Finally, we have these Gluten-Free Rosemary Lemon Shortbread Cookies. They’re rich, crumbly, and full of flavor, yet are also gluten free and surprisingly easy to make.
The recipe relies on almond flour to make these gluten free and you can use coconut oil if you want a dairy free version. Some of the flavor comes from lemon infused honey, but the cookies would still be tasty with regular honey as well.
How Do You Store Dried Rosemary?
Dried rosemary should be kept in an airtight container, ideally in a cool and dark environment. This ensures that it remains fresh and tasty for as long as possible.
How Long Does Dried Rosemary Last?
If your rosemary remains completely dry, then it will last pretty much forever. However, the flavor decreases over time and your rosemary mightn’t taste much like anything after a few years.
To get the most from your dried rosemary, try using it in the first few months. That said, it should be decent for a year or possibly longer.
Can You Use Dried Rosemary Instead Of Fresh Rosemary?
Dried herbs often have a stronger flavor than fresh ones, but lose some of their complex flavor profile as they are dried. This difference impacts the flavor profile of your recipe.
Still, you can mostly use dried rosemary instead of fresh. Because of the strength difference, you’ll want roughly 1 teaspoon of dried rosemary for every 3 teaspoons of fresh rosemary in your recipe. Remember to taste the recipe as you go and ensure your rosemary has plenty of flavor.
However, this substitution doesn’t work if the texture of rosemary is relevant to your recipe. For example, dried rosemary wouldn’t work well in rosemary focaccia bread at all nor in many salads. Look for cooked recipes where the rosemary is mixed in with other ingredients, such as stews and sauces.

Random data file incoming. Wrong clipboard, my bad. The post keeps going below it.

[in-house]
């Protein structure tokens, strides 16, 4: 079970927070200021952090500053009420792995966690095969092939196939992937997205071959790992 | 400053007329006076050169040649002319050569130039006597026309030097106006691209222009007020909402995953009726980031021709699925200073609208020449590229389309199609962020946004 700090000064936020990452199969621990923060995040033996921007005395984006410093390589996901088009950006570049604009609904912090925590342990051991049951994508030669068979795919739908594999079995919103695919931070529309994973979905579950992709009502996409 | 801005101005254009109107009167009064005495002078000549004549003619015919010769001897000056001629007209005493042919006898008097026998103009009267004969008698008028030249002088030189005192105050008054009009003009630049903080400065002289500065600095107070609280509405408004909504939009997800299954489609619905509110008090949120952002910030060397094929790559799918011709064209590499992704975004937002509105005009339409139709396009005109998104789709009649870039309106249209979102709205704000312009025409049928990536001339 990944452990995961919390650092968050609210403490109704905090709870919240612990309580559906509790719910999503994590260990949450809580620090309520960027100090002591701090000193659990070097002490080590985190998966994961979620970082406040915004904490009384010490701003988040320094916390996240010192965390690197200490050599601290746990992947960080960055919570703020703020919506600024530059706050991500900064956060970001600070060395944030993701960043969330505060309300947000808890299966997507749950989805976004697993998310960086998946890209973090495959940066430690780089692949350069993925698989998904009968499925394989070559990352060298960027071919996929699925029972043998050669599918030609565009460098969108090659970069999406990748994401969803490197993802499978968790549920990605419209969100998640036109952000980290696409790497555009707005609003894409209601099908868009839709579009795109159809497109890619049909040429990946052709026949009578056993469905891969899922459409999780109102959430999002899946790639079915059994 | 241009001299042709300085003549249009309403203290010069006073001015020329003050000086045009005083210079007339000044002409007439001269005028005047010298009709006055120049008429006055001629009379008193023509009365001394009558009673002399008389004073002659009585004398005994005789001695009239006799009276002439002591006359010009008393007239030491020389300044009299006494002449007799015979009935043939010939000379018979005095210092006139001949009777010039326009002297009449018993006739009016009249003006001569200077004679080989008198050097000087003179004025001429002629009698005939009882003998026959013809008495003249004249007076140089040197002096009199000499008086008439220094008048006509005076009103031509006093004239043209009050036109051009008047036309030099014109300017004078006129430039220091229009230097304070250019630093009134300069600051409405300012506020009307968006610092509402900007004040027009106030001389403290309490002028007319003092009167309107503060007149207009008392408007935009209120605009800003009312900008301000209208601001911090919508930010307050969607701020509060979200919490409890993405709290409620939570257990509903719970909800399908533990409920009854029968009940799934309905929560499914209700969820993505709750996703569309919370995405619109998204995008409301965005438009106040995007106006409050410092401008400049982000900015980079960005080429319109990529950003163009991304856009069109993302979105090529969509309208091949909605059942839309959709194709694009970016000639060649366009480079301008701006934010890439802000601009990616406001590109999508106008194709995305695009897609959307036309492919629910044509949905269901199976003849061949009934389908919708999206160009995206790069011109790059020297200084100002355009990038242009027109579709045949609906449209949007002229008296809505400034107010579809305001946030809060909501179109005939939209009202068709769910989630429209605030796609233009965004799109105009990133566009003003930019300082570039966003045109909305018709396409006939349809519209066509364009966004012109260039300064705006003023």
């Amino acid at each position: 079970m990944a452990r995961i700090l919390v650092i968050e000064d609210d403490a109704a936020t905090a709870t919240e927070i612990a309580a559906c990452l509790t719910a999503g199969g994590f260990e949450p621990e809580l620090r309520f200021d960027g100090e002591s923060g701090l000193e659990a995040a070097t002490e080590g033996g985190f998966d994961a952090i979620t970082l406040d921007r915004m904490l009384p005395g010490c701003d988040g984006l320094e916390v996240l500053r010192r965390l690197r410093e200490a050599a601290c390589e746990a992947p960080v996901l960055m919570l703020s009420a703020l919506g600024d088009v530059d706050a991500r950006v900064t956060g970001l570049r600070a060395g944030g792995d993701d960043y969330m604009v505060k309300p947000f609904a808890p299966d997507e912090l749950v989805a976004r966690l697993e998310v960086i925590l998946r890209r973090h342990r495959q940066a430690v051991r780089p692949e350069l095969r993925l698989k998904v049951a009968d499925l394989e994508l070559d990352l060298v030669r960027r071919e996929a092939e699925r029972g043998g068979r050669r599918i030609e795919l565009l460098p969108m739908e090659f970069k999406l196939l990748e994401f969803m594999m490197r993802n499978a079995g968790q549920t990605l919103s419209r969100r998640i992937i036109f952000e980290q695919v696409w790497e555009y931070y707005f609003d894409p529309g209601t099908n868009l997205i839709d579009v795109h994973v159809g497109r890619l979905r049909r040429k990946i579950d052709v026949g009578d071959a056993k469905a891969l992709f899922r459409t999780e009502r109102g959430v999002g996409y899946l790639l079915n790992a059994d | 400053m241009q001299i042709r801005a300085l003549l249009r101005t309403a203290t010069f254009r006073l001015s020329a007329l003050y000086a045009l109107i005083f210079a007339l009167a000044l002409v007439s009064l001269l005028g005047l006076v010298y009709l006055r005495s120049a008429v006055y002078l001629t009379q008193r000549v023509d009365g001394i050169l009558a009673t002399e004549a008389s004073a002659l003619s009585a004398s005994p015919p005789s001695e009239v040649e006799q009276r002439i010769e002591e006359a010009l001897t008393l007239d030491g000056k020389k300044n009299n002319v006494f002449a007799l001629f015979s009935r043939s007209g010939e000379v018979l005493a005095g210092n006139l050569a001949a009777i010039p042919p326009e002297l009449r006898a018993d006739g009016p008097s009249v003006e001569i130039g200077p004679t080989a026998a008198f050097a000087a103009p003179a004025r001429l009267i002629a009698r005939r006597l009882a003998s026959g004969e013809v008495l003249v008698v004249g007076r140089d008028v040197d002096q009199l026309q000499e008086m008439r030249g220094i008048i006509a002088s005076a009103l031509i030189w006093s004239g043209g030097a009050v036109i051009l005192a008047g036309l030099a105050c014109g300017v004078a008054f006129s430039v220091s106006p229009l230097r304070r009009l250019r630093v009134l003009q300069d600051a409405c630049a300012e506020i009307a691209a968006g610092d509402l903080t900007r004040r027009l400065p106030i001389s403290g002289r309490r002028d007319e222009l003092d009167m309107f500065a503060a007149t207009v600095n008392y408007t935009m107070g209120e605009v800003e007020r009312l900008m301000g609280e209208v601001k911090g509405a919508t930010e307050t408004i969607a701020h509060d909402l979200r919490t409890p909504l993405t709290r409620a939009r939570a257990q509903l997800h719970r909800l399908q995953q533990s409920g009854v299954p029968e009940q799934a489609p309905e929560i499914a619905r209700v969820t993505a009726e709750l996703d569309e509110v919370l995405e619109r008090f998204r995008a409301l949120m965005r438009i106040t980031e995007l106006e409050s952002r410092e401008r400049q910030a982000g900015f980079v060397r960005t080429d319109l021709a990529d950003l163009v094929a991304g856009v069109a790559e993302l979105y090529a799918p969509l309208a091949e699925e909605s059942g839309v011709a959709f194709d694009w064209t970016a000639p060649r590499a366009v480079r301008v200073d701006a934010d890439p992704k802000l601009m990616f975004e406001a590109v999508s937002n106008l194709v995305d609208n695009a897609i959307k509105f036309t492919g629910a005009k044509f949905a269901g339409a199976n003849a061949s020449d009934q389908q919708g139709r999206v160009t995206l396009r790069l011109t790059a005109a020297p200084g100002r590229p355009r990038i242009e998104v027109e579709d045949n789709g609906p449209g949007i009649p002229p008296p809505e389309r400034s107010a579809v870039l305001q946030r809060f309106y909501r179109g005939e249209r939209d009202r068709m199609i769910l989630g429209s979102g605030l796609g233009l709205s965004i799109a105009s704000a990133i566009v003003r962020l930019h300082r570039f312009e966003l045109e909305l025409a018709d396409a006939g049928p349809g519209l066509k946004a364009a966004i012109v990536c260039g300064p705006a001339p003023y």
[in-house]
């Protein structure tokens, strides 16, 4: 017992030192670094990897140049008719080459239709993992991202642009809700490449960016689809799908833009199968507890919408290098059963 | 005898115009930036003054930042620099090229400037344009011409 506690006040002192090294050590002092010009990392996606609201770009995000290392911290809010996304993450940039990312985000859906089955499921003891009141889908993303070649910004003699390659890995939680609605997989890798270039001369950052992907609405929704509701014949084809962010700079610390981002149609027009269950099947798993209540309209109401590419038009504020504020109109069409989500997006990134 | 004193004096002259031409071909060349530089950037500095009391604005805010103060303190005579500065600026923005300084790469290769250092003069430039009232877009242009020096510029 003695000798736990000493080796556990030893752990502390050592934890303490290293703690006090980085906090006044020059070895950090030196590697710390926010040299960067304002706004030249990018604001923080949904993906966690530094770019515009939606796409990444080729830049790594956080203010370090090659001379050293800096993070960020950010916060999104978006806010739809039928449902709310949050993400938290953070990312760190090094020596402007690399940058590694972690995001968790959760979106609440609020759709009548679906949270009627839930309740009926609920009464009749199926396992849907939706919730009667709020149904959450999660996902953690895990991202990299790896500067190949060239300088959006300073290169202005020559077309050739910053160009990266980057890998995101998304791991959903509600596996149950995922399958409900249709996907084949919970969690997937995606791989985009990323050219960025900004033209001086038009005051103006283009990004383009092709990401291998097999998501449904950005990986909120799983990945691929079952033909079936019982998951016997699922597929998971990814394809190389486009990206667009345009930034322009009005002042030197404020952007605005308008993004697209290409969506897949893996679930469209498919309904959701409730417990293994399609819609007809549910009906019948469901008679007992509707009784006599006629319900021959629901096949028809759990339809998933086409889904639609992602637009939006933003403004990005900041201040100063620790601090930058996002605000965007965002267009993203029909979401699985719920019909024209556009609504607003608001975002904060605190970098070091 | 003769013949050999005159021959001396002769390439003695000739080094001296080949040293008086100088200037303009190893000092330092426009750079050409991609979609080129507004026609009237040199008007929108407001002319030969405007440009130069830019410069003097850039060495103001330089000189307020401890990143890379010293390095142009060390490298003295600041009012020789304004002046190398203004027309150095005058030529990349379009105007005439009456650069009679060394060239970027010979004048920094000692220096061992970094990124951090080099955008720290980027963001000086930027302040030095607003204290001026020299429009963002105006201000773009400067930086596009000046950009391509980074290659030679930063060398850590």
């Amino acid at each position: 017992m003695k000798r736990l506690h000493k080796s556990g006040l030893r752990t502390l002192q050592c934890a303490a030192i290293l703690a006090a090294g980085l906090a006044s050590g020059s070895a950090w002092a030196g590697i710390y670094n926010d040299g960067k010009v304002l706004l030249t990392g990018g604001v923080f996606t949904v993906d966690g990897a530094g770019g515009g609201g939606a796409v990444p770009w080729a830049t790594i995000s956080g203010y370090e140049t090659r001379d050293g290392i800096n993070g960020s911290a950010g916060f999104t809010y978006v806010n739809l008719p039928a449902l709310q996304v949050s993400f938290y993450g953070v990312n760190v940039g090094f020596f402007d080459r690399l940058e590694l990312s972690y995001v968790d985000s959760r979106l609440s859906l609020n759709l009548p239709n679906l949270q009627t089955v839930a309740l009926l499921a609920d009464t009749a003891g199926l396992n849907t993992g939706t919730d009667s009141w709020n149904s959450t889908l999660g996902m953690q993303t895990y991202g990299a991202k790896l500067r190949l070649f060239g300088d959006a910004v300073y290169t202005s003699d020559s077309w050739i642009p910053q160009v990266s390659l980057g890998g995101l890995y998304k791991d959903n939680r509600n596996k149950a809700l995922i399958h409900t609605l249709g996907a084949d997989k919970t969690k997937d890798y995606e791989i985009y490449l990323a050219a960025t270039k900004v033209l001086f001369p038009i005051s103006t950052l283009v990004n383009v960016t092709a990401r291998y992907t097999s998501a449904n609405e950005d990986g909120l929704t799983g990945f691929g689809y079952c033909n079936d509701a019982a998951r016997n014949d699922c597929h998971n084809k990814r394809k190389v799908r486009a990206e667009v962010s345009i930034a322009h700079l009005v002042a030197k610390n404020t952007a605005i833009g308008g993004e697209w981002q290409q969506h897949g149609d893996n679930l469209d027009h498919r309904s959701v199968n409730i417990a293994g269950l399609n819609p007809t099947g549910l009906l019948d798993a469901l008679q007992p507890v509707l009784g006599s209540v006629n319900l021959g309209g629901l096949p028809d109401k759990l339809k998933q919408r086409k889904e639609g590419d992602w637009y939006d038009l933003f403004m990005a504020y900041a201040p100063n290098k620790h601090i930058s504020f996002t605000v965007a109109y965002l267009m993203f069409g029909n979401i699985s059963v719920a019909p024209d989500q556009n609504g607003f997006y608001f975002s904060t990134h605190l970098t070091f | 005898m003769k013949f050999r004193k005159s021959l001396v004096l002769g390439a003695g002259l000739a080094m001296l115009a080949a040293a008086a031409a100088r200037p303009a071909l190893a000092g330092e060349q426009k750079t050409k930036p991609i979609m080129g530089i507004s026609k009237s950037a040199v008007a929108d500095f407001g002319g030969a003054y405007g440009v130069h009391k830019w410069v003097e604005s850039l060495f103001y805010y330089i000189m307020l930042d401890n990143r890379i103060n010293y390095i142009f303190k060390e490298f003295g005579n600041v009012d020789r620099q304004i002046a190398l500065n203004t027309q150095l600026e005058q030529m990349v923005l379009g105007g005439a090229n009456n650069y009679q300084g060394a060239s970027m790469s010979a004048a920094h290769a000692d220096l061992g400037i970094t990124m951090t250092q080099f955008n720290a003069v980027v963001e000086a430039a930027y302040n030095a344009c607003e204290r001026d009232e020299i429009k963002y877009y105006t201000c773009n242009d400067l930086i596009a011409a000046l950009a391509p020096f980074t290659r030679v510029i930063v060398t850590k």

How To Work With The Dried Needles
A common issue with dried rosemary is that the leaves are quite tough and pointy, to the extent that they’re very difficult to eat. You might find yourself trying to pick the small rosemary leaves out of your cooking.
One way around this is to include the entire rosemary sprig in your meal (woody stalk and all). It will impart flavor as it cooks, then you can easily remove the sprig at the end.
Another trick is to include dried rosemary leaves in a tea ball or a cheesecloth spice bag. These containers allow the flavors of your rosemary to infuse into the dish and can be easily removed after cooking.
Finally, some people grind their rosemary using a mortar and pestle, a coffee grinder, or some other tool. This gives you a powder that is much easier to use and still offers the same flavor profile.
Is Fresh Rosemary Better?
While fresh herbs and dried herbs shine in different situations, fresh rosemary does tend to be better than dried rosemary. This is partly because rosemary is a robust herb, allowing you to use fresh rosemary in applications like stews and soups.
Then there’s the flavor profile, as fresh rosemary has a more engaging and complex flavor profile than the dried version. As a result, dishes made using dried rosemary instead of fresh are typically less nuanced.
Finally, fresh rosemary is much easier to eat than dried, especially if you’re using tender leaves not long after they’ve been harvested. You can use the steps discussed earlier to get around this issue, but relying on fresh rosemary is still easier.
Still… buying fresh herbs can be expensive and frustrating. The process mightn’t be worth it if you only need a little rosemary for a single recipe. Don’t stress if that’s the case – dried rosemary should still do the trick for you.
Should You Rehydrate Dried Rosemary?
Soaking rosemary leaves in water would help to rehydrate them and make them plumper. However, this approach isn’t recommended. While the leaves would get softer, most of the volatile oils would transfer into the water.
As a result, rehydrated rosemary ends up with much less flavor than dried rosemary. If you want tender leaves, you’ll simply need to turn to fresh rosemary.